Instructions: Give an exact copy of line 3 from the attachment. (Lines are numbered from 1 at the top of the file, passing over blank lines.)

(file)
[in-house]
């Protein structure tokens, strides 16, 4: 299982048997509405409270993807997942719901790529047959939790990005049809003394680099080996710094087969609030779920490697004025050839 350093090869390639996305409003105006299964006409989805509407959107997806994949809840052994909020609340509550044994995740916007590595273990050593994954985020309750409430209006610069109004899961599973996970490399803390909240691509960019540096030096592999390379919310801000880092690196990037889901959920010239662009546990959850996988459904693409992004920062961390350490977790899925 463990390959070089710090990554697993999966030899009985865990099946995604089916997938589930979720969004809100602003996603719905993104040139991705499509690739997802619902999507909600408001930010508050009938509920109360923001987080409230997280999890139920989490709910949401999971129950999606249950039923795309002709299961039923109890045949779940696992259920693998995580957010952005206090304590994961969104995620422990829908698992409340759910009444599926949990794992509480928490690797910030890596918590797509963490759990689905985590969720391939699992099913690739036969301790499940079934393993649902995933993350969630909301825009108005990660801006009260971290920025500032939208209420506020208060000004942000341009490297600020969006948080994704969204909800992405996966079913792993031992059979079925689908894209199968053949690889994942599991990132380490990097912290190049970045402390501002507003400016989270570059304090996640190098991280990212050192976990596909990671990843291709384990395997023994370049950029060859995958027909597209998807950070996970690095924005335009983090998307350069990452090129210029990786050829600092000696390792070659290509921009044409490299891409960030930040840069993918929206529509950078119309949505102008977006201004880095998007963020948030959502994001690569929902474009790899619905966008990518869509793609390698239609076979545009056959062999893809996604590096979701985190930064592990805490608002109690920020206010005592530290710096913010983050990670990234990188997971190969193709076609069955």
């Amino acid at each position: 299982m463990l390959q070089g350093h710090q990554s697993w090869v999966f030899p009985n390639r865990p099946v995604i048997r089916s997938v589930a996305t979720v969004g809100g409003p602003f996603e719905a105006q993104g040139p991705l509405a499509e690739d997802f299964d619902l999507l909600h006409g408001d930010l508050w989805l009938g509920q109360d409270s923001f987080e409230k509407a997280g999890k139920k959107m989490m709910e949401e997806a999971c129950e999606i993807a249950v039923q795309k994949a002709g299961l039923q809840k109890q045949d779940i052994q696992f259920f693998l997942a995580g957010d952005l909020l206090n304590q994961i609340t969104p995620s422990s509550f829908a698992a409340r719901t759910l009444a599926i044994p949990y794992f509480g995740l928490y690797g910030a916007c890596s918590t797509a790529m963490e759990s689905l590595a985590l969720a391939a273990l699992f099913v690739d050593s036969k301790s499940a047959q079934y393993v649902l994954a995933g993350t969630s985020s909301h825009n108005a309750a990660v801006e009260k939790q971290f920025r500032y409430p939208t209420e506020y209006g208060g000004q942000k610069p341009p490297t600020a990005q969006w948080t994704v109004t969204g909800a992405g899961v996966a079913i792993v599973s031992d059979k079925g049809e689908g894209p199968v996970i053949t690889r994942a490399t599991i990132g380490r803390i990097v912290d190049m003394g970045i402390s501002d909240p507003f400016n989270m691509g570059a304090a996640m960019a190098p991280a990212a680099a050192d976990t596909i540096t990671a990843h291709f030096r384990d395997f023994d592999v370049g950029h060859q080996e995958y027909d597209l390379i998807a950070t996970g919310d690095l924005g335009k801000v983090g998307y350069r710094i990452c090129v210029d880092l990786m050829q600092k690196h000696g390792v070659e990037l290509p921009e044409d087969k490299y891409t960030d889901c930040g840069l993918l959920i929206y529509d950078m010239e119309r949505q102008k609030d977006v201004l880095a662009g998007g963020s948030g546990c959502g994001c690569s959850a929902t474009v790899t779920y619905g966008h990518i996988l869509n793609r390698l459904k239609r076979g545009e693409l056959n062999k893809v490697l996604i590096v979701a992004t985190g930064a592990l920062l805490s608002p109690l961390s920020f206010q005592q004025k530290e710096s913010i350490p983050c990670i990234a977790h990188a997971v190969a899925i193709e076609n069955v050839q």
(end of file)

């Amino acid at each position: 299982m463990l390959q070089g350093h710090q990554s697993w090869v999966f030899p009985n390639r865990p099946v995604i048997r089916s997938v589930a996305t979720v969004g809100g409003p602003f996603e719905a105006q993104g040139p991705l509405a499509e690739d997802f299964d619902l999507l909600h006409g408001d930010l508050w989805l009938g509920q109360d409270s923001f987080e409230k509407a997280g999890k139920k959107m989490m709910e949401e997806a999971c129950e999606i993807a249950v039923q795309k994949a002709g299961l039923q809840k109890q045949d779940i052994q696992f259920f693998l997942a995580g957010d952005l909020l206090n304590q994961i609340t969104p995620s422990s509550f829908a698992a409340r719901t759910l009444a599926i044994p949990y794992f509480g995740l928490y690797g910030a916007c890596s918590t797509a790529m963490e759990s689905l590595a985590l969720a391939a273990l699992f099913v690739d050593s036969k301790s499940a047959q079934y393993v649902l994954a995933g993350t969630s985020s909301h825009n108005a309750a990660v801006e009260k939790q971290f920025r500032y409430p939208t209420e506020y209006g208060g000004q942000k610069p341009p490297t600020a990005q969006w948080t994704v109004t969204g909800a992405g899961v996966a079913i792993v599973s031992d059979k079925g049809e689908g894209p199968v996970i053949t690889r994942a490399t599991i990132g380490r803390i990097v912290d190049m003394g970045i402390s501002d909240p507003f400016n989270m691509g570059a304090a996640m960019a190098p991280a990212a680099a050192d976990t596909i540096t990671a990843h291709f030096r384990d395997f023994d592999v370049g950029h060859q080996e995958y027909d597209l390379i998807a950070t996970g919310d690095l924005g335009k801000v983090g998307y350069r710094i990452c090129v210029d880092l990786m050829q600092k690196h000696g390792v070659e990037l290509p921009e044409d087969k490299y891409t960030d889901c930040g840069l993918l959920i929206y529509d950078m010239e119309r949505q102008k609030d977006v201004l880095a662009g998007g963020s948030g546990c959502g994001c690569s959850a929902t474009v790899t779920y619905g966008h990518i996988l869509n793609r390698l459904k239609r076979g545009e693409l056959n062999k893809v490697l996604i590096v979701a992004t985190g930064a592990l920062l805490s608002p109690l961390s920020f206010q005592q004025k530290e710096s913010i350490p983050c990670i990234a977790h990188a997971v190969a899925i193709e076609n069955v050839q």